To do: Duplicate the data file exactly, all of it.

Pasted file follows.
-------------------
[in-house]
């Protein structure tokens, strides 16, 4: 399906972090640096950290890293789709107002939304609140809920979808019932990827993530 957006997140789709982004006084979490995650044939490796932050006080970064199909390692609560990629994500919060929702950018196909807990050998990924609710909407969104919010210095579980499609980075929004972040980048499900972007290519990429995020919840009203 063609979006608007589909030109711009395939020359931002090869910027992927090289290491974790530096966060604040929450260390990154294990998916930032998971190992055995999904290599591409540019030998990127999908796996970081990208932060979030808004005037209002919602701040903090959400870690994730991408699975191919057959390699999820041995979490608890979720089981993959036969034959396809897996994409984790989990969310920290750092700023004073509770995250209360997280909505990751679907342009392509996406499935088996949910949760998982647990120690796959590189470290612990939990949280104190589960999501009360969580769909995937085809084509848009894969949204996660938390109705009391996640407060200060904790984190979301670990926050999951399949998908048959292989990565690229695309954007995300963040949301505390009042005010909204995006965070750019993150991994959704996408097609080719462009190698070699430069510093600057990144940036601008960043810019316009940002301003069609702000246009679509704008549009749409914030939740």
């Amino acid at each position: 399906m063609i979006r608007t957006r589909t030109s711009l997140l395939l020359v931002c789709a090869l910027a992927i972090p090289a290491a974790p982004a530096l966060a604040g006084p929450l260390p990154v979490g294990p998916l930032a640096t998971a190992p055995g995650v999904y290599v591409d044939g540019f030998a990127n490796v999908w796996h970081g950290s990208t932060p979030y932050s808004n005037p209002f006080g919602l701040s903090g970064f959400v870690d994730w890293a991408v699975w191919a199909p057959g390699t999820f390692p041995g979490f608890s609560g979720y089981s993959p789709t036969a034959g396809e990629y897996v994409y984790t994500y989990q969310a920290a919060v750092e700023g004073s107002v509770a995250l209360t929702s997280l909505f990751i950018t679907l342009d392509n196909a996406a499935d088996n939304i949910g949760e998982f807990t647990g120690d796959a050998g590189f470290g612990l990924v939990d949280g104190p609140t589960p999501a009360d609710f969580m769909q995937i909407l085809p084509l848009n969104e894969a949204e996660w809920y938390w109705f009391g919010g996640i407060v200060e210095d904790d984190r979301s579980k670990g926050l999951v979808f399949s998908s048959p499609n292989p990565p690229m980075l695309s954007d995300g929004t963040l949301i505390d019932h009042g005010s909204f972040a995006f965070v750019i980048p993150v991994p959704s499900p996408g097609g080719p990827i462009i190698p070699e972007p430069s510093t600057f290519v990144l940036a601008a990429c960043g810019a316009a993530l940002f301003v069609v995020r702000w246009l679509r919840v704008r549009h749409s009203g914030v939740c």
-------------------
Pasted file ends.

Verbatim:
[in-house]
């Protein structure tokens, strides 16, 4: 399906972090640096950290890293789709107002939304609140809920979808019932990827993530 957006997140789709982004006084979490995650044939490796932050006080970064199909390692609560990629994500919060929702950018196909807990050998990924609710909407969104919010210095579980499609980075929004972040980048499900972007290519990429995020919840009203 063609979006608007589909030109711009395939020359931002090869910027992927090289290491974790530096966060604040929450260390990154294990998916930032998971190992055995999904290599591409540019030998990127999908796996970081990208932060979030808004005037209002919602701040903090959400870690994730991408699975191919057959390699999820041995979490608890979720089981993959036969034959396809897996994409984790989990969310920290750092700023004073509770995250209360997280909505990751679907342009392509996406499935088996949910949760998982647990120690796959590189470290612990939990949280104190589960999501009360969580769909995937085809084509848009894969949204996660938390109705009391996640407060200060904790984190979301670990926050999951399949998908048959292989990565690229695309954007995300963040949301505390009042005010909204995006965070750019993150991994959704996408097609080719462009190698070699430069510093600057990144940036601008960043810019316009940002301003069609702000246009679509704008549009749409914030939740």
């Amino acid at each position: 399906m063609i979006r608007t957006r589909t030109s711009l997140l395939l020359v931002c789709a090869l910027a992927i972090p090289a290491a974790p982004a530096l966060a604040g006084p929450l260390p990154v979490g294990p998916l930032a640096t998971a190992p055995g995650v999904y290599v591409d044939g540019f030998a990127n490796v999908w796996h970081g950290s990208t932060p979030y932050s808004n005037p209002f006080g919602l701040s903090g970064f959400v870690d994730w890293a991408v699975w191919a199909p057959g390699t999820f390692p041995g979490f608890s609560g979720y089981s993959p789709t036969a034959g396809e990629y897996v994409y984790t994500y989990q969310a920290a919060v750092e700023g004073s107002v509770a995250l209360t929702s997280l909505f990751i950018t679907l342009d392509n196909a996406a499935d088996n939304i949910g949760e998982f807990t647990g120690d796959a050998g590189f470290g612990l990924v939990d949280g104190p609140t589960p999501a009360d609710f969580m769909q995937i909407l085809p084509l848009n969104e894969a949204e996660w809920y938390w109705f009391g919010g996640i407060v200060e210095d904790d984190r979301s579980k670990g926050l999951v979808f399949s998908s048959p499609n292989p990565p690229m980075l695309s954007d995300g929004t963040l949301i505390d019932h009042g005010s909204f972040a995006f965070v750019i980048p993150v991994p959704s499900p996408g097609g080719p990827i462009i190698p070699e972007p430069s510093t600057f290519v990144l940036a601008a990429c960043g810019a316009a993530l940002f301003v069609v995020r702000w246009l679509r919840v704008r549009h749409s009203g914030v939740c």